Wildlife health surveillance is essential for managing habitat and ecosystems. It provides baseline data to determine whether wildlife is doing better or worse, and also provides insight into diseases that can be transferred between wildlife, humans, agricultural animals and domestic animals.
At our August general meeting we heard from Pam Whitely who runs Wildlife Health Victoria Surveillance from the University of Melbourne Veterinary School at Werribee. Pam investigates causes of wildlife death and poor health throughout Victoria, often relying on reports from the general public. Pam presented a series of wildlife case studies that included mite-induced mange in Koalas, dehydrated Ring Tail Possums, viral beak and feather disease in parrots, chytrid fungus infection and aluminium poisoning in frogs, waterbirds with bacterial infections, parasite infection and phalaris (grass) toxicity in Kangaroos, and a dolphin suffering from infection by a cat parasite. We also heard about rodenticide (eg Ratsak) poisoning of wildlife. WCS committee member Doug McNaughton contacted Pam regarding the death of several Tawny Frogmouths at Rosanna parklands. The bird that Pam examined had internal bleeding and rodent poison in its liver, suggesting that it died from eating poisoned mice.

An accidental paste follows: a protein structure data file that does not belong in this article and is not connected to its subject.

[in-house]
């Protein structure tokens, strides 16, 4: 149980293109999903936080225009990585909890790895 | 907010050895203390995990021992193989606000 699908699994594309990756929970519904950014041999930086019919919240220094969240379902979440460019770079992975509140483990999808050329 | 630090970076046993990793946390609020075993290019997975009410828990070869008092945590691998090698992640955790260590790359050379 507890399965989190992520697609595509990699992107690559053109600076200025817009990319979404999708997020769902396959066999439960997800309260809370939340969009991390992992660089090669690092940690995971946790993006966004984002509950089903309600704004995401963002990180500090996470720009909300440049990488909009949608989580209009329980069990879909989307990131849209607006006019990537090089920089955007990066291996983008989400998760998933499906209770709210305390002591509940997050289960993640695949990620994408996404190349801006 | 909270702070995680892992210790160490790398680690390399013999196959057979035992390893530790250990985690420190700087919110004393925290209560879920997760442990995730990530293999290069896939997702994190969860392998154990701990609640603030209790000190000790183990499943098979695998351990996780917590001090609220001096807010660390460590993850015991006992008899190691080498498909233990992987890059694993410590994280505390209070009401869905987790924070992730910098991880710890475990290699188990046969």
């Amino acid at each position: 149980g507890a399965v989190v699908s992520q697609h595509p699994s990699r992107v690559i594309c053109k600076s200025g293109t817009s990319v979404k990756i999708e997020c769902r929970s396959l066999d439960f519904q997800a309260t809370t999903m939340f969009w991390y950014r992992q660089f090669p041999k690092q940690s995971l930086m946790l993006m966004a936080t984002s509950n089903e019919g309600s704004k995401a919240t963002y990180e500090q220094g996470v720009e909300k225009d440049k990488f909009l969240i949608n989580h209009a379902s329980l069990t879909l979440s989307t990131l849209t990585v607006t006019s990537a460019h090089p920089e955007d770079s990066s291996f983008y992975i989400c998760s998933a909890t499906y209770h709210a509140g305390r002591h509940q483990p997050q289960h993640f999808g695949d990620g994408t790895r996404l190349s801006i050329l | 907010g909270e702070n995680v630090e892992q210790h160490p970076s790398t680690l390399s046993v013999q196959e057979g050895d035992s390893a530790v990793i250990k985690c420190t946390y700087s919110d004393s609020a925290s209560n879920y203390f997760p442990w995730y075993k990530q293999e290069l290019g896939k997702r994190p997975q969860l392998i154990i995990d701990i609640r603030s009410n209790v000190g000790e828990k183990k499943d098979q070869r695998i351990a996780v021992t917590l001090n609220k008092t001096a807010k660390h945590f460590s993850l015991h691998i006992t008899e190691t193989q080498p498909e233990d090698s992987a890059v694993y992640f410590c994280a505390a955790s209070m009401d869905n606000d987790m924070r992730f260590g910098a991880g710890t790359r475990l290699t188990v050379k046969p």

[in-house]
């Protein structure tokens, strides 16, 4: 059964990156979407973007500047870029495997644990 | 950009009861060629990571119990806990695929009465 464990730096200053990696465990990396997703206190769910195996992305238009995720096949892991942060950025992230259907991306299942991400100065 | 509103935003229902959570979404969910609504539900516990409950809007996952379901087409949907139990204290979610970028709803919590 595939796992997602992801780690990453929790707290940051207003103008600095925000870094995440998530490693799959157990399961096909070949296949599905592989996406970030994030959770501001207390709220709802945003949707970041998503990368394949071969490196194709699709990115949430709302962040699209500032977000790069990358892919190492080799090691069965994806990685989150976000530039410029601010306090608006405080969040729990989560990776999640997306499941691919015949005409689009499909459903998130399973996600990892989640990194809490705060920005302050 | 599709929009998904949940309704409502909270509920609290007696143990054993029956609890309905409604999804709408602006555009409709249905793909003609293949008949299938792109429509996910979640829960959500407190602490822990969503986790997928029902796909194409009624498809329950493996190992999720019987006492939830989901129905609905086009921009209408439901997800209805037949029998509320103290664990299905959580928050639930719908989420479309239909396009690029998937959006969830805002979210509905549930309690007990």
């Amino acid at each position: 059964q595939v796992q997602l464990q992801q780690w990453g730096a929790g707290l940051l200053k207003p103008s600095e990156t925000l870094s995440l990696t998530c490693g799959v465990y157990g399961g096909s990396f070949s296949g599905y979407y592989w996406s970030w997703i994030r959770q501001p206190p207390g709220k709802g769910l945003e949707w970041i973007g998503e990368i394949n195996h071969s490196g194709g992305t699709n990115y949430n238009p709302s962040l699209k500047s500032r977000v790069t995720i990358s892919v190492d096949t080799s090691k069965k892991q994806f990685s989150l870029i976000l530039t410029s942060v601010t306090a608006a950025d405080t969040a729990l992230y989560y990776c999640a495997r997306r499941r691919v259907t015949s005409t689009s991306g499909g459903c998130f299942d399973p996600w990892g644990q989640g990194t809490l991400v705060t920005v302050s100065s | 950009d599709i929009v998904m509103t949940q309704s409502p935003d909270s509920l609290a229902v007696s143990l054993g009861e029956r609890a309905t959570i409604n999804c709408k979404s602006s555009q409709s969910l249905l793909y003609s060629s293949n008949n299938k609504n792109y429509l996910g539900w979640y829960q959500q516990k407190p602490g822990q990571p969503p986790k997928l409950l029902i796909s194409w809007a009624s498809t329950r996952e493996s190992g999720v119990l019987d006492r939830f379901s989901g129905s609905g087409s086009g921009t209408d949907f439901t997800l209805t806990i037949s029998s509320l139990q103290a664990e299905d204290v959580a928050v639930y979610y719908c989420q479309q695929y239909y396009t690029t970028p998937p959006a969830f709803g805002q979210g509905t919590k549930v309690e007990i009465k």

Wildlife Health Victoria Surveillance is keen to gather data from across Victoria, particularly arid and alpine regions which are currently understudied. There is also a scarcity of information on reptiles. While reports from the Melbourne area are over-represented, Pam is likely to be interested in notable or large events. A flier explaining Wildlife Health Victoria Surveillance with contact details can be found here.